Here the English translation of M. J. Chapman, Greek Pastoral Poets. Theocritus, Bion, and Moschus (London 1836), 239–40:

The Distaff

Distaff! quick implement of busy thrift,
Which housewives ply, blue-eyed Athene's gift!
We go to rich Miletus, where is seen
The fane of Cypris 'mid the rushes green:
Praying to mighty Zeus for voyage fair,
Thither to Nicias would I now repair,
Delighting and delighted by my host,
Whom the sweet-speaking Graces love the most
Of all their favourites; thee, distaff bright!
Of ivory wrought with art most exquisite,
A present for his lovely wife I take.
With her thou many various works shalt make;
Garments for men, and such as women wear
Of silk, whose colour is the sea-blue clear.
And she so diligent a housewife is,
That ever for well-ankled Theugenis
Thrice in a year are shorn the willing sheep
Of the fine fleeces which for her they keep.
She loves what love right-minded women all;
For never should a thriftless prodigal
Own thee with my consent: 'twere shame and pity!
Since thou are of that most renowned city,
Built by Corinthian Archias erewhile,
The marrow of the whole Sicilian isle.
But in the house of that physician wise,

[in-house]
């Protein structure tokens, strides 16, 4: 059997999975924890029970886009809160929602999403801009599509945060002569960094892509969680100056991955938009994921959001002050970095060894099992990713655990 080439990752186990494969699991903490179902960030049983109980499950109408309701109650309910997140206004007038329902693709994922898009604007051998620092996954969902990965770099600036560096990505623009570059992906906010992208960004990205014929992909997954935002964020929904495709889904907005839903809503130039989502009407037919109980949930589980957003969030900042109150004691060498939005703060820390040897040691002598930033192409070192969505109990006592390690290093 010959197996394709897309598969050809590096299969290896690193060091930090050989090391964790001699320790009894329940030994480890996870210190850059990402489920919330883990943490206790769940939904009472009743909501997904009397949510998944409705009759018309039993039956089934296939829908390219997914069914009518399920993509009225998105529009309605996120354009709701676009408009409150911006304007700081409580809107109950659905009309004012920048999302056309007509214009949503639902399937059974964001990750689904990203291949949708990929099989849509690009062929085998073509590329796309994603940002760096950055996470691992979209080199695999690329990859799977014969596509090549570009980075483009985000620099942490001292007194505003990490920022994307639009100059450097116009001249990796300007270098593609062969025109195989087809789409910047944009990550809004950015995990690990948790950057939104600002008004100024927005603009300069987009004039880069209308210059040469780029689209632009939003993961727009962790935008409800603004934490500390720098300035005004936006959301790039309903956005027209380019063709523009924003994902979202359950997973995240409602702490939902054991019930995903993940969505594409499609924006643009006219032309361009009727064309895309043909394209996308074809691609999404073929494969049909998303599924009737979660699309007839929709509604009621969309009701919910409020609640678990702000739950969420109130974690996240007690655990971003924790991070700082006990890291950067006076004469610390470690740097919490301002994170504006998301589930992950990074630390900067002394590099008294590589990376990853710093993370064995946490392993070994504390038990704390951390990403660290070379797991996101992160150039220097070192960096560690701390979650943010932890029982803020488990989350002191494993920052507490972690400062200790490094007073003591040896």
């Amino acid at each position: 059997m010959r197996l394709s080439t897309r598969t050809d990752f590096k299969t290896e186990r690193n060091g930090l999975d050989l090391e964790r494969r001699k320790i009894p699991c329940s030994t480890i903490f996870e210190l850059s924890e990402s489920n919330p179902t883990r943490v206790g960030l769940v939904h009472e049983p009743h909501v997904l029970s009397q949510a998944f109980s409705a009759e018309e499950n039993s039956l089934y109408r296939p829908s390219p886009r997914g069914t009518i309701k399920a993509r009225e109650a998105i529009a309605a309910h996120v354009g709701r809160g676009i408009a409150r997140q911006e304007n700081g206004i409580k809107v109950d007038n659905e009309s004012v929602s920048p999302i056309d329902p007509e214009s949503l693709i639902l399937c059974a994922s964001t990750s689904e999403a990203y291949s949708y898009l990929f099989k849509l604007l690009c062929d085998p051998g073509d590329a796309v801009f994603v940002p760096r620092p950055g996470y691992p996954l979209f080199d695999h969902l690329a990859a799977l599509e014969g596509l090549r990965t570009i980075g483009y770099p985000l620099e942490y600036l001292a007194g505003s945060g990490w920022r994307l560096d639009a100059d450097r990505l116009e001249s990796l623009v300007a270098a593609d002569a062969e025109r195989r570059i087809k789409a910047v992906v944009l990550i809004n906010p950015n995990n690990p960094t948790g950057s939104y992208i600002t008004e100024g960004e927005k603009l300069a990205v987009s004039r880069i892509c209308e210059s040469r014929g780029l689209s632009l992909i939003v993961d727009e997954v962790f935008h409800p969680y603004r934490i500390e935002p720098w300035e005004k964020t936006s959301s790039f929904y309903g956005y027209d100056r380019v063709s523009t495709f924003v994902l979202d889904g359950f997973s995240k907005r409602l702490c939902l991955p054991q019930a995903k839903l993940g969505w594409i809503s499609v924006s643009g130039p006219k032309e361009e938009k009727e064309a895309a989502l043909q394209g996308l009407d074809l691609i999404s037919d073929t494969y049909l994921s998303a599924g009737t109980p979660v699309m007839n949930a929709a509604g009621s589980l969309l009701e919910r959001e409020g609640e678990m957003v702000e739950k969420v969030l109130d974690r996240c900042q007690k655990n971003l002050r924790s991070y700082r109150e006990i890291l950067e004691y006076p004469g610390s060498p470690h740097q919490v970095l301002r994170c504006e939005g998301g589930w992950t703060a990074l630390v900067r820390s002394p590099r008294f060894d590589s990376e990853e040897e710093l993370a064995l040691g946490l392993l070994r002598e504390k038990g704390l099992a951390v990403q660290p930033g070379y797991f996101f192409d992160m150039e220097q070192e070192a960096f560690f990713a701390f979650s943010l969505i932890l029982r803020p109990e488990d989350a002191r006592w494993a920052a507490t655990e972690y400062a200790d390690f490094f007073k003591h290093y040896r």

Instructed how by wholesome remedies
From human kind diseases to repel,
Thou shalt in future with Ionians dwell,
In beautiful Miletus; that the fame
For the best distaff Theugenis may claim,
And thou may'st ever to her mind suggest
The memory of her song-loving guest.
The worth of offering from friend we prize
Not in the gift but in the giver lies. Back.

[32] See Johnson’s (Revised) Universal Cyclopaedia, ed. Frederick A. P. Barnard and Arnold Guyot, vol. 1 (New York 1886), 110:

Amende Honorable, in French law, a form of infamous penalty to which criminals who offended against public decency or morality were condemned. The simple amende honorable consisted of a confession in open court made by a bareheaded and kneeling criminal. The amende honorable in figuris was made by a culprit kneeling in his shirt, with a torch in his hand and a rope round his neck. In modern speech the term is applied to a public recantation or apology.

(Illustration: Antoine Franç, Derues fait amende Honorable devant l’Eglise de N. Dame, étant en chemise, nue tête, nus pieds, la corde au col et tenant une torche du poids de deux livres, et déclare a haute voix ses infames forfaits dont il demande pardon à Dieu, au Roi et à la Justice, après il a été rompu vif et jetté au feu le 6. mai. 1777; Bibliothèque nationale de France):